employers in providing quality,
cost-competitive, morally compli-
ant health care benefts for their
employees,” he said June 5. “Yester-
day’s decision makes this a reality.”
On June 4, the U.S. District Court
for the Western District of Okla-
homa ruled that the more than 450
employer members of the benefts
association are exempt from the
mandate. The ruling enjoined the
U.S. government and its agents from
attempting to enforce the mandate
against the association’s members.
The benefts association’s general
counsel, Martin Nussbaum, said
the ruling is “especially gratify-
ing” because the lawsuit is the
only challenge to the HHS mandate
that includes Catholic-owned for-
proft businesses and other non-
exempt organizations like colleges,
Catholic Charities and healthcare
institutions in addition to houses
of worship.
The benefits association’s em-
ployers include 23 Catholic arch-
dioceses and dioceses and almost
2,000 parishes in addition to non-
profits and Catholic-owned for-
proft businesses. Its membership
is also open to Catholic religious
congregations, Catholic medical
facilities, and Catholic universities.
The Catholic Benefts Association
formed a subsidy, the Catholic In-
surance Company, to allow Catho-
lic employers to exercise their faith
in what health care coverage they
provide to their employees. The
association also arranges health
provider networks to help Catholic
employers provide comprehensive
health care that is consistent with
Catholic ethics.
The Department of Health and
Human Services mandate requires
employers to provide insurance
coverage of sterilization and con-
traception, including some drugs
that can cause early abortions.
Widespread complaint led to a
series of changes in the mandate
into its current fnalized form. A
religious exemption to the mandate
does exist, but it applies primarily
to houses of worship and their af-
fliated organizations.
Religious employers that do not
qualify for the exemption are in-
stead offered an “accommodation”
by the government, under which
employees automatically receive
contraceptive coverage from the
objecting groups’ health insurance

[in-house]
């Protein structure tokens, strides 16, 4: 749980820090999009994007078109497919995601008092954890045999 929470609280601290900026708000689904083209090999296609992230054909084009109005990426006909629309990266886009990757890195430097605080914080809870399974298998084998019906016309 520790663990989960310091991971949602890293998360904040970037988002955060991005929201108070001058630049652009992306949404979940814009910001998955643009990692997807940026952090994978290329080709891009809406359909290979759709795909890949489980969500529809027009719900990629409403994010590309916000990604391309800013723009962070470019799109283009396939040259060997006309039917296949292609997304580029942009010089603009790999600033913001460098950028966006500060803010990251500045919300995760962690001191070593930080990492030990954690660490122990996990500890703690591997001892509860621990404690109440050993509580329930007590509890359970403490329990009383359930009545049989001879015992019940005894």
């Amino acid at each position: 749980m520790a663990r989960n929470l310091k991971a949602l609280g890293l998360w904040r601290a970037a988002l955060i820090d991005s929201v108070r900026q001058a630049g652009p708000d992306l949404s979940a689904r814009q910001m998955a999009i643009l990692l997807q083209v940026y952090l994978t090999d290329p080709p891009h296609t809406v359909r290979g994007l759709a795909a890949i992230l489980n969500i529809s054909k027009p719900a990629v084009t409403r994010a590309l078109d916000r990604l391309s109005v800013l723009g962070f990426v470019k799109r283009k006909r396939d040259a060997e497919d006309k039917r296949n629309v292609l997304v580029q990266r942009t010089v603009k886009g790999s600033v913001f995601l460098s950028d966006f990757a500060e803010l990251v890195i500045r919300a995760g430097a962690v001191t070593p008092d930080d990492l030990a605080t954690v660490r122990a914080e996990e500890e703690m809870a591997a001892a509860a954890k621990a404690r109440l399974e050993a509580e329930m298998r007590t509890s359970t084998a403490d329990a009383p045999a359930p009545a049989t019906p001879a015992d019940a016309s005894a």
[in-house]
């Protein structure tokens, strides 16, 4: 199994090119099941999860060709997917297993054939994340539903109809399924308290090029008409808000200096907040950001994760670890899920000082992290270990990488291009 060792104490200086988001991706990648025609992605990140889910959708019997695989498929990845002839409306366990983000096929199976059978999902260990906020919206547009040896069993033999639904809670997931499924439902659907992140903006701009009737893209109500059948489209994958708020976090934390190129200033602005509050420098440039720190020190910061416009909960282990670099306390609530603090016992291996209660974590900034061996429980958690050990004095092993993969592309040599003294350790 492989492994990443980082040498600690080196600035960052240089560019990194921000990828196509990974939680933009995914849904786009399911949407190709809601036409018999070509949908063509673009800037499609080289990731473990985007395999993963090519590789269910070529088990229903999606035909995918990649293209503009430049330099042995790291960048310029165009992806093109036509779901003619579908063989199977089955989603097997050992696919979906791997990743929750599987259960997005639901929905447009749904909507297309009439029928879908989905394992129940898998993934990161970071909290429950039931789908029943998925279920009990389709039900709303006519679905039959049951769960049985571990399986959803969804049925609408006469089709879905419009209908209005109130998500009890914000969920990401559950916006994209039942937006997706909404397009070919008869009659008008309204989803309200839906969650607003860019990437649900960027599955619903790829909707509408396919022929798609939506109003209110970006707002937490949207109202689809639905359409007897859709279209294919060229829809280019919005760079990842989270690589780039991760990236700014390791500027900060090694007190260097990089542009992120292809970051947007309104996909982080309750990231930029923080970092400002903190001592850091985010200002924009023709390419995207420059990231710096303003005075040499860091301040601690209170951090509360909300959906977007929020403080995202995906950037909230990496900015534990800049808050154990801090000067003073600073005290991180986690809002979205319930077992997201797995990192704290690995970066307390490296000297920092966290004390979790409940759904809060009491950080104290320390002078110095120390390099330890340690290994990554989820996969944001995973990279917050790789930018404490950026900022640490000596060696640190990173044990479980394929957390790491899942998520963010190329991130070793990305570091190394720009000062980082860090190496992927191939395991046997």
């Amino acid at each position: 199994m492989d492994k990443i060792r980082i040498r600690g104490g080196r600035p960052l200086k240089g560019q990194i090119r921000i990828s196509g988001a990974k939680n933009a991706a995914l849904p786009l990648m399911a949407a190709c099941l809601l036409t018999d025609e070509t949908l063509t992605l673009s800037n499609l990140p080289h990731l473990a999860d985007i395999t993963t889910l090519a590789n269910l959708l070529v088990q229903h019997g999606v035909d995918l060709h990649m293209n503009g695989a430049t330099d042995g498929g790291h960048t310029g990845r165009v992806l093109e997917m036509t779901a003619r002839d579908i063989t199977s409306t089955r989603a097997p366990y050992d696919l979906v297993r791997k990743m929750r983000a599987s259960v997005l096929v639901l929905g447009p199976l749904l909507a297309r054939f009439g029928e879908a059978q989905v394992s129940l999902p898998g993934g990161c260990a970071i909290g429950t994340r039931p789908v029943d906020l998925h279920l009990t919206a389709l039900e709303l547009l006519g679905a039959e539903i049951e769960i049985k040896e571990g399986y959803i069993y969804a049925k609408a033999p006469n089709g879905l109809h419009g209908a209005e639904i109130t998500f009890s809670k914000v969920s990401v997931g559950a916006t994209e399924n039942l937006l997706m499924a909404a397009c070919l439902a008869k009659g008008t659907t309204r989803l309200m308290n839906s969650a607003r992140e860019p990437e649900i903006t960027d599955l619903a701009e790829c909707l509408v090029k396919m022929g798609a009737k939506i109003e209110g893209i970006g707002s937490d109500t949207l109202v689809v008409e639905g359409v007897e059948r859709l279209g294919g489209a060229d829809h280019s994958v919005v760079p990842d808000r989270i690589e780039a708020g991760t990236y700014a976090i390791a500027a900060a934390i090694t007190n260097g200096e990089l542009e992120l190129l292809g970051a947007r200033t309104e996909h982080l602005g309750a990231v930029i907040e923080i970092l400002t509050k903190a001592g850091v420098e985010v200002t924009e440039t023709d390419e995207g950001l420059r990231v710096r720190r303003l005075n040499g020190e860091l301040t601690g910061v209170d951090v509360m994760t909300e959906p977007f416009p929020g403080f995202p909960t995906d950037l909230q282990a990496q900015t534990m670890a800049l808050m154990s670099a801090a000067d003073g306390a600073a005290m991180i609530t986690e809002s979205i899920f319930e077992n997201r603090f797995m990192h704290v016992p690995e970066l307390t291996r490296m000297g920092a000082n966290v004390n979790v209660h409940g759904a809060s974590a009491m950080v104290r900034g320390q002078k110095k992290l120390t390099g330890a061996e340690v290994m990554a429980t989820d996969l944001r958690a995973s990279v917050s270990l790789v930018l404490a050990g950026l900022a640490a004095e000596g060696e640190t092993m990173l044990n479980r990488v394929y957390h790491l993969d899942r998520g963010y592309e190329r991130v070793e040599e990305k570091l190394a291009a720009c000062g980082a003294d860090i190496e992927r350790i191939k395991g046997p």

issuers.
These provisions have contin-
ued to draw criticism and legal
complaints from hundreds of in-
dividuals and organizations who
argue that their right to exercise
their religious beliefs freely is being
violated by the requirements.
In addition, neither the exemp-
tion nor the accommodation ap-
plies to individuals with religious
or moral objections who own for-
proft businesses.
Wednesday’s federal ruling on
the class action lawsuit recognized
that the benefts association could
represent all its individual mem-
bers without their explicit partici-
pation because its members are “so
uniform in their beliefs.”
The named participants in the
lawsuit include the Archdiocese of
Oklahoma City, Catholic Charities
of Oklahoma City, Inc., Archbishop
Lori and the Archdiocese of Balti-
more.
Archbishop Coakley said that the
U.S. government has already “ef-
fectively granted exemptions from
the mandate to various employers
whose plans cover more than 130
million employees.”
“We’re simply seeking the same
exemption for Catholic employ-
ers who have religious objections
to the unjust requirements of the
mandate.”
According to the Becket Fund for
Religious Liberty, the mandate has
prompted some 100 lawsuits from
more than 300 plaintiffs, including
non-profits, for-profits, Catholic
and non-Catholic organizations,
and individual states. So far, court
decisions have predominantly fa-
vored the objecting groups.
A signifcant Supreme Court case
involving the legal challenge fled
by craft store giant Hobby Lobby
is expected to be decided later this
month. (CNA)
JAKARTA, June 7, 2014—In
response to the Pope for the
World Day of Social Com-
munications, some young
people of the Diocese of
Weetbula—Sumba Island,
the province of East Nusa
Tenggara (NTT)—partici-
pated in a seminar on new
media and evangelization.
Participants come from
one of the remotest areas
of Indonesia and, unlike
the majority of citizens, es-
pecially young people, are
not familiar with comput-
ers and the internet.
In response, the local
Catholic leadership has
faci l i tated a three-day
meeting and discussion,
whi ch drew 62 young
Catholics from various
parishes of the diocese.
Some of them - seminar-